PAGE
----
This is Samuel and I will discuss this and provide you information in this regard.
Colorado does have an exception to the "at will" employment without a written contract and that is an implied contract.
Courts have found that an implied contract was formed in the following circumstances:
1 In trying to convince a prospective employee to take a job, an employer promises the employee that he will only be fired if he doesn't do his job well.
2 An employee manual states that once employees have completed an initial 90-day probation period, they become "permanent" employees.
3 During an evaluation, a supervisor gives an employee a glowing review and says that he will have a long future at the company as long as his good performance continues.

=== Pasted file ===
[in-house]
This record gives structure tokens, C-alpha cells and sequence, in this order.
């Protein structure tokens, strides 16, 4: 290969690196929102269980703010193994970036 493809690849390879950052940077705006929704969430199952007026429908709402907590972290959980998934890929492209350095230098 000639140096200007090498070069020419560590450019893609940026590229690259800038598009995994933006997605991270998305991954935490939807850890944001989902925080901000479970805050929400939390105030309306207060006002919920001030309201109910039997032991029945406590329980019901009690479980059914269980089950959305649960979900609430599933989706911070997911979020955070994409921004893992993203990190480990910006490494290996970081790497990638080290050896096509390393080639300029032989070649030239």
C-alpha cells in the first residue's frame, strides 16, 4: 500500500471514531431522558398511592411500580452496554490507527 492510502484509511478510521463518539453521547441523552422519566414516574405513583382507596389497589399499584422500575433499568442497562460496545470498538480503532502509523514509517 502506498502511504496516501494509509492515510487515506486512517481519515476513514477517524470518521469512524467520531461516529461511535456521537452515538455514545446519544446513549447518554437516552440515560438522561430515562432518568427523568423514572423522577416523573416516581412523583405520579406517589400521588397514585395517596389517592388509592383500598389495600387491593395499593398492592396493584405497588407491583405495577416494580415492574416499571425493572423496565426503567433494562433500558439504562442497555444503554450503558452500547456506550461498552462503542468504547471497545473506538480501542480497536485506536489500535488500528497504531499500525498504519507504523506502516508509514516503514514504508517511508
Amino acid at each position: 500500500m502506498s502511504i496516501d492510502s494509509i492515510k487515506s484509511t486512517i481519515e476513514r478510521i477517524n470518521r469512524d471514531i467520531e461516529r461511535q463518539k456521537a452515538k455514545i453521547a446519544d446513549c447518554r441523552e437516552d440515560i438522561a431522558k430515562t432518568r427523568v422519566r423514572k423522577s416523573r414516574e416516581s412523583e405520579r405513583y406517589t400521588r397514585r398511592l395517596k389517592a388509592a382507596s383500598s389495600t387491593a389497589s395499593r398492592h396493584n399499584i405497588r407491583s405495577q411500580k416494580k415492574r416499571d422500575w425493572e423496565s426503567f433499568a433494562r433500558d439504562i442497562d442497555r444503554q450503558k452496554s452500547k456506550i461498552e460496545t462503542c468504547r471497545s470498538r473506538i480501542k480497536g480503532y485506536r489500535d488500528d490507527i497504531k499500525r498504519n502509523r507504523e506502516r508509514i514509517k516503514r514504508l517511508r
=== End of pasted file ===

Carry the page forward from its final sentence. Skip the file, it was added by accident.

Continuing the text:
So yes, you could have an Implied Contract for Permanent employment. However, that does not mean that you cannot be terminated for "Good Cause." Some examples of good cause include poor job performance, low productivity, refusal to follow instructions, habitual tardiness, excessive absences from work, threats of violence, violating company rules, stealing or other criminal activity, dishonesty, endangering health and safety, revealing company trade secrets, harassing coworkers,
disrupting the work environment, preventing coworkers from doing their jobs, and insubordination.
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